Hyperspectral identification of coral reef features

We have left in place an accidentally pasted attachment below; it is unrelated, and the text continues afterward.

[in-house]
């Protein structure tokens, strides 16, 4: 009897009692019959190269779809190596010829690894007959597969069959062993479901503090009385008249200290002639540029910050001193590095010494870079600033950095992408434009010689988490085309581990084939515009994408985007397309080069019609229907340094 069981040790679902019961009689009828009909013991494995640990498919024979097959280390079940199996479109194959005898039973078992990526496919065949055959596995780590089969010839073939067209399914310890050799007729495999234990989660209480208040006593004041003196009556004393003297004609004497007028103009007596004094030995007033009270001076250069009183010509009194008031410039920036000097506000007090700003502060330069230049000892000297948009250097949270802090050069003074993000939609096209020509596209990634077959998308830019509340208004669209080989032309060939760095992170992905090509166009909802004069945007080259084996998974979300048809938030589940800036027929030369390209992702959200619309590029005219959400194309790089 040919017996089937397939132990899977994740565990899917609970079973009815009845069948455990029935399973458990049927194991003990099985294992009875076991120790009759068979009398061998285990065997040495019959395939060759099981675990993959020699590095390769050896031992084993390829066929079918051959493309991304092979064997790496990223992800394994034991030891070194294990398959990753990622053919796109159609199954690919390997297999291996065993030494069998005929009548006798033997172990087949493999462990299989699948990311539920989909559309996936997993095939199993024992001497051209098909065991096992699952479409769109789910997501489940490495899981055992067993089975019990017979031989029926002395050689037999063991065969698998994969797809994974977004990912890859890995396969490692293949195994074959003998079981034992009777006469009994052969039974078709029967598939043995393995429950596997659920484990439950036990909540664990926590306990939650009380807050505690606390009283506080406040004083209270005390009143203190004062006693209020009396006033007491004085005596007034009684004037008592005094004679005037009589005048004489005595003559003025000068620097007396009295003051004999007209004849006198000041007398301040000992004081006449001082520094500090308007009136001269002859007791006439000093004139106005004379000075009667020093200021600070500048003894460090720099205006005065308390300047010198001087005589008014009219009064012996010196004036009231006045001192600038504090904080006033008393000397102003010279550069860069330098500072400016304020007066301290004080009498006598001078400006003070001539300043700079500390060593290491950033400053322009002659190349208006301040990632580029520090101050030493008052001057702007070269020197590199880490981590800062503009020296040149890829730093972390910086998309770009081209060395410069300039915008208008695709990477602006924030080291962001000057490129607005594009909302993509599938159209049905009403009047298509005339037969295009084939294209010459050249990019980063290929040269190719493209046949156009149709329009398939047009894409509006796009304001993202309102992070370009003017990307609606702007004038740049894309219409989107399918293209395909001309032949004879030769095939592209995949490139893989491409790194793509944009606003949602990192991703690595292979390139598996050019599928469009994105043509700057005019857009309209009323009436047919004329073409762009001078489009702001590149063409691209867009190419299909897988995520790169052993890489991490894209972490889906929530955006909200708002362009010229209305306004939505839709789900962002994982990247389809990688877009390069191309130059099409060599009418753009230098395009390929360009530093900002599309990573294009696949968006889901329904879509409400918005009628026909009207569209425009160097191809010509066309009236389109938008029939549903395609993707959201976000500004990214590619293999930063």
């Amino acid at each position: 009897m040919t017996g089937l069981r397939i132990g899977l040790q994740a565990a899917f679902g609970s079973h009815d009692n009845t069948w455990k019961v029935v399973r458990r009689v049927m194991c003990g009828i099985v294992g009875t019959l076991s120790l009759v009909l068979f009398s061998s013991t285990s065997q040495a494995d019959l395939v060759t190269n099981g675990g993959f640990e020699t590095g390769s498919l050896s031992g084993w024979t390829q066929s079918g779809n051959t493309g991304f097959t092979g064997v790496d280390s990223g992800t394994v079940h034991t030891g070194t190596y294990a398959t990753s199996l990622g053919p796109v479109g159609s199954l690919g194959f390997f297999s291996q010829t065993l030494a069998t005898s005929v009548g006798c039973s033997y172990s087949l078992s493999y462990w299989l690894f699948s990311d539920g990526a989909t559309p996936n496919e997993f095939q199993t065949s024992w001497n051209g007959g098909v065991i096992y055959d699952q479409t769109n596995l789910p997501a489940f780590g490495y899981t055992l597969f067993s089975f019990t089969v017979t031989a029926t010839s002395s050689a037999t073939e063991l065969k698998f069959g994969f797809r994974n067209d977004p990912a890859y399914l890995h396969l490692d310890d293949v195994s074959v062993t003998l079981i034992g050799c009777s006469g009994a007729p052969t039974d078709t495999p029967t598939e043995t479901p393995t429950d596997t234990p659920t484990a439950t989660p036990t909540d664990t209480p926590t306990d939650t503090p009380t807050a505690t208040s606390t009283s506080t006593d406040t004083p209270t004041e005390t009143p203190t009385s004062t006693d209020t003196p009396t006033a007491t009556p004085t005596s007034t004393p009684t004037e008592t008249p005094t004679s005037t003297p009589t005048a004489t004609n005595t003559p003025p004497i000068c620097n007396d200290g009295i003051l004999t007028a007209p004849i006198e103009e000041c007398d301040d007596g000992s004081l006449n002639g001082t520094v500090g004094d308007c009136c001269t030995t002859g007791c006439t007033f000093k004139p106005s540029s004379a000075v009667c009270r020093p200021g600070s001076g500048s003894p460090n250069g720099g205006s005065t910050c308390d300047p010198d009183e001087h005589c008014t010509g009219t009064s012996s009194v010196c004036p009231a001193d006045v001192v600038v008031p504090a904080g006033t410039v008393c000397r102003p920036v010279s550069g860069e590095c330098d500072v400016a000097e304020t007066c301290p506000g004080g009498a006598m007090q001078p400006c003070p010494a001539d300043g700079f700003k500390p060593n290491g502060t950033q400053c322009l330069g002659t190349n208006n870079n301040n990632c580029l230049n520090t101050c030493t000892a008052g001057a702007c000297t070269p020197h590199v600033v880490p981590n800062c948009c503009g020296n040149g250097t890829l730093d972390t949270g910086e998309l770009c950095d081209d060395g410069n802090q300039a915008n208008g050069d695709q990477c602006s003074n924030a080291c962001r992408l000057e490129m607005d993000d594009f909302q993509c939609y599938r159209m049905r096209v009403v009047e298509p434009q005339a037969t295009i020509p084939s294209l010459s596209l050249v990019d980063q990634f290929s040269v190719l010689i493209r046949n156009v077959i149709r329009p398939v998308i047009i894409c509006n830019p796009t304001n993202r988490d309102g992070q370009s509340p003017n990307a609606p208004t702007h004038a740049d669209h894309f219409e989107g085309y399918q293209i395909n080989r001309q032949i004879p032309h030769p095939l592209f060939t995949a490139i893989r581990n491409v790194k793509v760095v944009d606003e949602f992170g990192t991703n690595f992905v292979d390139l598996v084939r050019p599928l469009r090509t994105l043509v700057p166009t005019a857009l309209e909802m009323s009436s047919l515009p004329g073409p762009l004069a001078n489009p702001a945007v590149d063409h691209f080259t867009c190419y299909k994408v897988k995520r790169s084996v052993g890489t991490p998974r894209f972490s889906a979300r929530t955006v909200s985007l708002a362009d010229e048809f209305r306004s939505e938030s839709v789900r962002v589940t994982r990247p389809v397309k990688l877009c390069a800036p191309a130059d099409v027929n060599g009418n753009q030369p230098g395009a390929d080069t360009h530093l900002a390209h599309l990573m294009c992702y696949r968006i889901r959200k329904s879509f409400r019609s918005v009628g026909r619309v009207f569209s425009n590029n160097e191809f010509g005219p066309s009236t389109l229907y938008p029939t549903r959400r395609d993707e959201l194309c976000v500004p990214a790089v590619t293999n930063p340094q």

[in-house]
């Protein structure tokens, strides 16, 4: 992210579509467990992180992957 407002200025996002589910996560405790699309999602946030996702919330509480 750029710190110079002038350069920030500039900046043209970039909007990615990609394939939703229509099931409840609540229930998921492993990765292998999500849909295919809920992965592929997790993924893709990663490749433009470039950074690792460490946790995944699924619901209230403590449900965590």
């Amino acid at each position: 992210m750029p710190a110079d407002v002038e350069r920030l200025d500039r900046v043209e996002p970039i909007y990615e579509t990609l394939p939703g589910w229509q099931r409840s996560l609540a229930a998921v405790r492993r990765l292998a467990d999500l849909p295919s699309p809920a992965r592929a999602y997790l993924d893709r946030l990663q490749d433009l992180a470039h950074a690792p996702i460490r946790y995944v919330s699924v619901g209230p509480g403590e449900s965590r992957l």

Remote sensing is regarded as an efficient and accurate tool for mapping and monitoring changes in coral reef extent and well being consistently over large geographic areas. However, several operational restrictions limit the accuracy with which coral reefs can be monitored remotely. A primary restriction is that the spectral responses of numerous features in the coral reef environment are optically similar, which has the potential of contributing to misclassification errors. In 1996, spectral reflectance data were collected in Fiji using an in situ underwater cosine receptor and a 10m underwater fibre optic cable, which permitted sampling at depth while scuba diving. In 1997, spectral reflectance in situ measurements of exposed coral reef features with little or no water cover were collected in Indonesia using the same radiometer, but a nonwaterproof remote cosine receptor. These spectral datasets were compared and analysed to test the following hypotheses. First, geographic location does not affect the spectral reflectance characteristics; second, the morphology of reef features does affect the spectral reflectance characteristics; third, bleached coral and healthy coral have distinct spectral reflectance characteristics; and finally, a spectral reflectance index will aid image classification. Results indicate that the spectra measured in Fiji and those measured in Indonesia are statistically similar, so all spectra were merged into one large spectral dataset and principal components analysis was used to determine the most representative spectra. Derivative spectroscopy was then used to conclude that spectral discrimination is indeed possible between 654 and 674nm, between 582 and 686nm and between 506 and 566nm. The proportion of correctly identified spectra using the three-step procedure of first derivatives is 75% with the main source of error resulting from spectral variability of algae reflectance. The results of this feasibility study indicate that hyperspectral remote sensing of a coral reef environment will lead to accurate identification and subsequent monitoring of changes in coral health and overall well being.